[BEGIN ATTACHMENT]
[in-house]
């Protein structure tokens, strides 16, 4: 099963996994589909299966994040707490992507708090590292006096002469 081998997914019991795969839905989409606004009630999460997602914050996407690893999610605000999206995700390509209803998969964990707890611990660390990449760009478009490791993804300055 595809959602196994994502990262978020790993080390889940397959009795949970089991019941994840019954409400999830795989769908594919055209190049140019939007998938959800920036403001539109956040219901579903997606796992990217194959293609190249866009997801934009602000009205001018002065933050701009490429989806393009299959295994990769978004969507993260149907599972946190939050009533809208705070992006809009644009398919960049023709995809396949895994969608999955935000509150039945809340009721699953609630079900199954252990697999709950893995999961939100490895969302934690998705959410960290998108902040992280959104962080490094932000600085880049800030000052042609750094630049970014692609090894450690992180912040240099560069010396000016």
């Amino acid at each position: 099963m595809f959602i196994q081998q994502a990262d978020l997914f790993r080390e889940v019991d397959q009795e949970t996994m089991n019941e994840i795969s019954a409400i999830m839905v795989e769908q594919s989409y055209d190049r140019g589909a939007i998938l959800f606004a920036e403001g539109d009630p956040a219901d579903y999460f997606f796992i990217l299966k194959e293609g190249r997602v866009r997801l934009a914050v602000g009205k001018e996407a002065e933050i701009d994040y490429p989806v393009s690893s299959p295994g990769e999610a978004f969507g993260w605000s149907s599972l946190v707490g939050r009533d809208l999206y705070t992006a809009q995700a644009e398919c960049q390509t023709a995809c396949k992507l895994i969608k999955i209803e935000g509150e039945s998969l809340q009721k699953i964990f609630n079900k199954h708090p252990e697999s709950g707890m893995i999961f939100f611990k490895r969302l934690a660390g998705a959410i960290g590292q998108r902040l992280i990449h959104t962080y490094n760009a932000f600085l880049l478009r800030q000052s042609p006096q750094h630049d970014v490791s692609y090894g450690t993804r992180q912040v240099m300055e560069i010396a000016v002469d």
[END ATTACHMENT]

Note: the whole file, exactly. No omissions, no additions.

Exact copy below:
[in-house]
């Protein structure tokens, strides 16, 4: 099963996994589909299966994040707490992507708090590292006096002469 081998997914019991795969839905989409606004009630999460997602914050996407690893999610605000999206995700390509209803998969964990707890611990660390990449760009478009490791993804300055 595809959602196994994502990262978020790993080390889940397959009795949970089991019941994840019954409400999830795989769908594919055209190049140019939007998938959800920036403001539109956040219901579903997606796992990217194959293609190249866009997801934009602000009205001018002065933050701009490429989806393009299959295994990769978004969507993260149907599972946190939050009533809208705070992006809009644009398919960049023709995809396949895994969608999955935000509150039945809340009721699953609630079900199954252990697999709950893995999961939100490895969302934690998705959410960290998108902040992280959104962080490094932000600085880049800030000052042609750094630049970014692609090894450690992180912040240099560069010396000016």
């Amino acid at each position: 099963m595809f959602i196994q081998q994502a990262d978020l997914f790993r080390e889940v019991d397959q009795e949970t996994m089991n019941e994840i795969s019954a409400i999830m839905v795989e769908q594919s989409y055209d190049r140019g589909a939007i998938l959800f606004a920036e403001g539109d009630p956040a219901d579903y999460f997606f796992i990217l299966k194959e293609g190249r997602v866009r997801l934009a914050v602000g009205k001018e996407a002065e933050i701009d994040y490429p989806v393009s690893s299959p295994g990769e999610a978004f969507g993260w605000s149907s599972l946190v707490g939050r009533d809208l999206y705070t992006a809009q995700a644009e398919c960049q390509t023709a995809c396949k992507l895994i969608k999955i209803e935000g509150e039945s998969l809340q009721k699953i964990f609630n079900k199954h708090p252990e697999s709950g707890m893995i999961f939100f611990k490895r969302l934690a660390g998705a959410i960290g590292q998108r902040l992280i990449h959104t962080y490094n760009a932000f600085l880049l478009r800030q000052s042609p006096q750094h630049d970014v490791s692609y090894g450690t993804r992180q912040v240099m300055e560069i010396a000016v002469d």